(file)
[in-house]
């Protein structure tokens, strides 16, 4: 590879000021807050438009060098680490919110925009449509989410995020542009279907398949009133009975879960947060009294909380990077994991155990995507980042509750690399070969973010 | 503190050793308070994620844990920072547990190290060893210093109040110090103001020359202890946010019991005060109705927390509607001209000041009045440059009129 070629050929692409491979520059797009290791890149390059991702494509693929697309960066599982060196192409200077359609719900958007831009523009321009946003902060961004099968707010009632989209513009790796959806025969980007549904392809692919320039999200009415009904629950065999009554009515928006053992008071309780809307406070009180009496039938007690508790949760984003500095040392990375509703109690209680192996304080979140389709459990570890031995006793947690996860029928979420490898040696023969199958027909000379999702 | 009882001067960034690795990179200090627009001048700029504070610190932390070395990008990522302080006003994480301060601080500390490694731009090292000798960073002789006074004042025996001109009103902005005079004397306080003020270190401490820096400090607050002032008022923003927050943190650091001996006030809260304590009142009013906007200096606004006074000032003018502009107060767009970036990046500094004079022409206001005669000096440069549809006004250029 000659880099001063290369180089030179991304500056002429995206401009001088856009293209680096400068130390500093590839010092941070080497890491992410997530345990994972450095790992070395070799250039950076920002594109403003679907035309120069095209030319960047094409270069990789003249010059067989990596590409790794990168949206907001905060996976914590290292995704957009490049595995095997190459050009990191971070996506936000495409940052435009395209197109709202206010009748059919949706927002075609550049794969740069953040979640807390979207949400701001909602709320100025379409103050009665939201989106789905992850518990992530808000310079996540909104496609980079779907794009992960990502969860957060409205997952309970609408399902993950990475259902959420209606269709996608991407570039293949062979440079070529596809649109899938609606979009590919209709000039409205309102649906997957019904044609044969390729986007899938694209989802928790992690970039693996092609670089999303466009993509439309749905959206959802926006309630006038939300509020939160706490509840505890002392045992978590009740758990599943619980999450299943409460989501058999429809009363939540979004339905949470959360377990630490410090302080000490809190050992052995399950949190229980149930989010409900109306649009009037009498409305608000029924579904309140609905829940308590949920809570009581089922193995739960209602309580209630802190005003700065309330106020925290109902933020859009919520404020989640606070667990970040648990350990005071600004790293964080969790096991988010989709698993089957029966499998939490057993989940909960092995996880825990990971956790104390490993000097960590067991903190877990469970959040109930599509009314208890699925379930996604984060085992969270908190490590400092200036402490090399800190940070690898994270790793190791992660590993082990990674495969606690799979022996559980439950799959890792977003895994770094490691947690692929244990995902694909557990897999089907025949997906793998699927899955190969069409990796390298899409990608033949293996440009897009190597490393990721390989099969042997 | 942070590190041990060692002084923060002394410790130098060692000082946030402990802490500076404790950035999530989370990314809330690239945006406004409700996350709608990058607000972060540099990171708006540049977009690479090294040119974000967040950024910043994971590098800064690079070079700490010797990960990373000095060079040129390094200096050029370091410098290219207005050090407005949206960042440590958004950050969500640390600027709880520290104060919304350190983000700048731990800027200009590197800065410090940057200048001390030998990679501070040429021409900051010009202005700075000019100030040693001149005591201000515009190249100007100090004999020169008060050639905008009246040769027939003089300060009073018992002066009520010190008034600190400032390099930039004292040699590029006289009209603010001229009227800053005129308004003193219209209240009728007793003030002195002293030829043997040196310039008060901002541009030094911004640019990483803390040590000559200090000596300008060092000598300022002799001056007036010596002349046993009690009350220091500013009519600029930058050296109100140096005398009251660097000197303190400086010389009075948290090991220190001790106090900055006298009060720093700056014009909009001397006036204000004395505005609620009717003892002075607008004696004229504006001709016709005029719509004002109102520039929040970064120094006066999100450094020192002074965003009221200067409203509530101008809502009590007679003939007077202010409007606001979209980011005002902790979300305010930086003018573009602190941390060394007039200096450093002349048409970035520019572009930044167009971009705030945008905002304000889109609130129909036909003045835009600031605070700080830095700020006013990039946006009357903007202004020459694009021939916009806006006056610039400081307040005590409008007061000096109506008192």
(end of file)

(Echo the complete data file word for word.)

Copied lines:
[in-house]
């Protein structure tokens, strides 16, 4: 590879000021807050438009060098680490919110925009449509989410995020542009279907398949009133009975879960947060009294909380990077994991155990995507980042509750690399070969973010 | 503190050793308070994620844990920072547990190290060893210093109040110090103001020359202890946010019991005060109705927390509607001209000041009045440059009129 070629050929692409491979520059797009290791890149390059991702494509693929697309960066599982060196192409200077359609719900958007831009523009321009946003902060961004099968707010009632989209513009790796959806025969980007549904392809692919320039999200009415009904629950065999009554009515928006053992008071309780809307406070009180009496039938007690508790949760984003500095040392990375509703109690209680192996304080979140389709459990570890031995006793947690996860029928979420490898040696023969199958027909000379999702 | 009882001067960034690795990179200090627009001048700029504070610190932390070395990008990522302080006003994480301060601080500390490694731009090292000798960073002789006074004042025996001109009103902005005079004397306080003020270190401490820096400090607050002032008022923003927050943190650091001996006030809260304590009142009013906007200096606004006074000032003018502009107060767009970036990046500094004079022409206001005669000096440069549809006004250029 000659880099001063290369180089030179991304500056002429995206401009001088856009293209680096400068130390500093590839010092941070080497890491992410997530345990994972450095790992070395070799250039950076920002594109403003679907035309120069095209030319960047094409270069990789003249010059067989990596590409790794990168949206907001905060996976914590290292995704957009490049595995095997190459050009990191971070996506936000495409940052435009395209197109709202206010009748059919949706927002075609550049794969740069953040979640807390979207949400701001909602709320100025379409103050009665939201989106789905992850518990992530808000310079996540909104496609980079779907794009992960990502969860957060409205997952309970609408399902993950990475259902959420209606269709996608991407570039293949062979440079070529596809649109899938609606979009590919209709000039409205309102649906997957019904044609044969390729986007899938694209989802928790992690970039693996092609670089999303466009993509439309749905959206959802926006309630006038939300509020939160706490509840505890002392045992978590009740758990599943619980999450299943409460989501058999429809009363939540979004339905949470959360377990630490410090302080000490809190050992052995399950949190229980149930989010409900109306649009009037009498409305608000029924579904309140609905829940308590949920809570009581089922193995739960209602309580209630802190005003700065309330106020925290109902933020859009919520404020989640606070667990970040648990350990005071600004790293964080969790096991988010989709698993089957029966499998939490057993989940909960092995996880825990990971956790104390490993000097960590067991903190877990469970959040109930599509009314208890699925379930996604984060085992969270908190490590400092200036402490090399800190940070690898994270790793190791992660590993082990990674495969606690799979022996559980439950799959890792977003895994770094490691947690692929244990995902694909557990897999089907025949997906793998699927899955190969069409990796390298899409990608033949293996440009897009190597490393990721390989099969042997 | 942070590190041990060692002084923060002394410790130098060692000082946030402990802490500076404790950035999530989370990314809330690239945006406004409700996350709608990058607000972060540099990171708006540049977009690479090294040119974000967040950024910043994971590098800064690079070079700490010797990960990373000095060079040129390094200096050029370091410098290219207005050090407005949206960042440590958004950050969500640390600027709880520290104060919304350190983000700048731990800027200009590197800065410090940057200048001390030998990679501070040429021409900051010009202005700075000019100030040693001149005591201000515009190249100007100090004999020169008060050639905008009246040769027939003089300060009073018992002066009520010190008034600190400032390099930039004292040699590029006289009209603010001229009227800053005129308004003193219209209240009728007793003030002195002293030829043997040196310039008060901002541009030094911004640019990483803390040590000559200090000596300008060092000598300022002799001056007036010596002349046993009690009350220091500013009519600029930058050296109100140096005398009251660097000197303190400086010389009075948290090991220190001790106090900055006298009060720093700056014009909009001397006036204000004395505005609620009717003892002075607008004696004229504006001709016709005029719509004002109102520039929040970064120094006066999100450094020192002074965003009221200067409203509530101008809502009590007679003939007077202010409007606001979209980011005002902790979300305010930086003018573009602190941390060394007039200096450093002349048409970035520019572009930044167009971009705030945008905002304000889109609130129909036909003045835009600031605070700080830095700020006013990039946006009357903007202004020459694009021939916009806006006056610039400081307040005590409008007061000096109506008192």